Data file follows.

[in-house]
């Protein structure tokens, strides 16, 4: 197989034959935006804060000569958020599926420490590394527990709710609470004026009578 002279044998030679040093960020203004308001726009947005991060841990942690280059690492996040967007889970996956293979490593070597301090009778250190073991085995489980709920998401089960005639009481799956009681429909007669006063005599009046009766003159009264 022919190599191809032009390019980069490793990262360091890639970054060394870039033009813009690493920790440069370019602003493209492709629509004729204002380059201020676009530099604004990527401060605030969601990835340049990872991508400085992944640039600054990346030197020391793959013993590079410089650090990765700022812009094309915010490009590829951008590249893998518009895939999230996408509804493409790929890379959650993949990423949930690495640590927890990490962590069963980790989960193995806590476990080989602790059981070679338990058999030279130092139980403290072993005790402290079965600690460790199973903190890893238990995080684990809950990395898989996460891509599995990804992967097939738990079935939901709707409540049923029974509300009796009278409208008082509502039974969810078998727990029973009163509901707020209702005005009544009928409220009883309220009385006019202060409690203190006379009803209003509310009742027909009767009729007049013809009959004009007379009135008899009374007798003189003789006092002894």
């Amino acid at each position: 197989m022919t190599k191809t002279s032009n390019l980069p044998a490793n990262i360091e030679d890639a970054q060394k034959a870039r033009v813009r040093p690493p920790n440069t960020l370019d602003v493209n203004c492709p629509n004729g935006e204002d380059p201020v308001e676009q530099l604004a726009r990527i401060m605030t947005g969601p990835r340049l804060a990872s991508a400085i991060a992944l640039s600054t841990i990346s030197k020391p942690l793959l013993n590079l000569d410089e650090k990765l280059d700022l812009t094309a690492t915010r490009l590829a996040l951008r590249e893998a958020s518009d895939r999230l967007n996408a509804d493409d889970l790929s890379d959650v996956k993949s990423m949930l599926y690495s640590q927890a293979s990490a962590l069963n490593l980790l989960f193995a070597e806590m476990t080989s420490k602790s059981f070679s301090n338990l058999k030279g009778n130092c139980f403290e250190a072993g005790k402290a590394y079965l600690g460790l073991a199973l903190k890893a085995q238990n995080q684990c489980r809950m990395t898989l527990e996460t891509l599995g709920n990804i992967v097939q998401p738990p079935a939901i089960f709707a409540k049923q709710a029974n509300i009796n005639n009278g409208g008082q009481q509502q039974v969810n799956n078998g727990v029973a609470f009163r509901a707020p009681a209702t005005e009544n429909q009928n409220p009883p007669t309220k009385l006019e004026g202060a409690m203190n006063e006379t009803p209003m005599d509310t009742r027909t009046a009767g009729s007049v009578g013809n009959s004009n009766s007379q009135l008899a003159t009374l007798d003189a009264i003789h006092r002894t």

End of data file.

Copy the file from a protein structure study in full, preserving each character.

[in-house]
């Protein structure tokens, strides 16, 4: 197989034959935006804060000569958020599926420490590394527990709710609470004026009578 002279044998030679040093960020203004308001726009947005991060841990942690280059690492996040967007889970996956293979490593070597301090009778250190073991085995489980709920998401089960005639009481799956009681429909007669006063005599009046009766003159009264 022919190599191809032009390019980069490793990262360091890639970054060394870039033009813009690493920790440069370019602003493209492709629509004729204002380059201020676009530099604004990527401060605030969601990835340049990872991508400085992944640039600054990346030197020391793959013993590079410089650090990765700022812009094309915010490009590829951008590249893998518009895939999230996408509804493409790929890379959650993949990423949930690495640590927890990490962590069963980790989960193995806590476990080989602790059981070679338990058999030279130092139980403290072993005790402290079965600690460790199973903190890893238990995080684990809950990395898989996460891509599995990804992967097939738990079935939901709707409540049923029974509300009796009278409208008082509502039974969810078998727990029973009163509901707020209702005005009544009928409220009883309220009385006019202060409690203190006379009803209003509310009742027909009767009729007049013809009959004009007379009135008899009374007798003189003789006092002894």
């Amino acid at each position: 197989m022919t190599k191809t002279s032009n390019l980069p044998a490793n990262i360091e030679d890639a970054q060394k034959a870039r033009v813009r040093p690493p920790n440069t960020l370019d602003v493209n203004c492709p629509n004729g935006e204002d380059p201020v308001e676009q530099l604004a726009r990527i401060m605030t947005g969601p990835r340049l804060a990872s991508a400085i991060a992944l640039s600054t841990i990346s030197k020391p942690l793959l013993n590079l000569d410089e650090k990765l280059d700022l812009t094309a690492t915010r490009l590829a996040l951008r590249e893998a958020s518009d895939r999230l967007n996408a509804d493409d889970l790929s890379d959650v996956k993949s990423m949930l599926y690495s640590q927890a293979s990490a962590l069963n490593l980790l989960f193995a070597e806590m476990t080989s420490k602790s059981f070679s301090n338990l058999k030279g009778n130092c139980f403290e250190a072993g005790k402290a590394y079965l600690g460790l073991a199973l903190k890893a085995q238990n995080q684990c489980r809950m990395t898989l527990e996460t891509l599995g709920n990804i992967v097939q998401p738990p079935a939901i089960f709707a409540k049923q709710a029974n509300i009796n005639n009278g409208g008082q009481q509502q039974v969810n799956n078998g727990v029973a609470f009163r509901a707020p009681a209702t005005e009544n429909q009928n409220p009883p007669t309220k009385l006019e004026g202060a409690m203190n006063e006379t009803p209003m005599d509310t009742r027909t009046a009767g009729s007049v009578g013809n009959s004009n009766s007379q009135l008899a003159t009374l007798d003189a009264i003789h006092r002894t």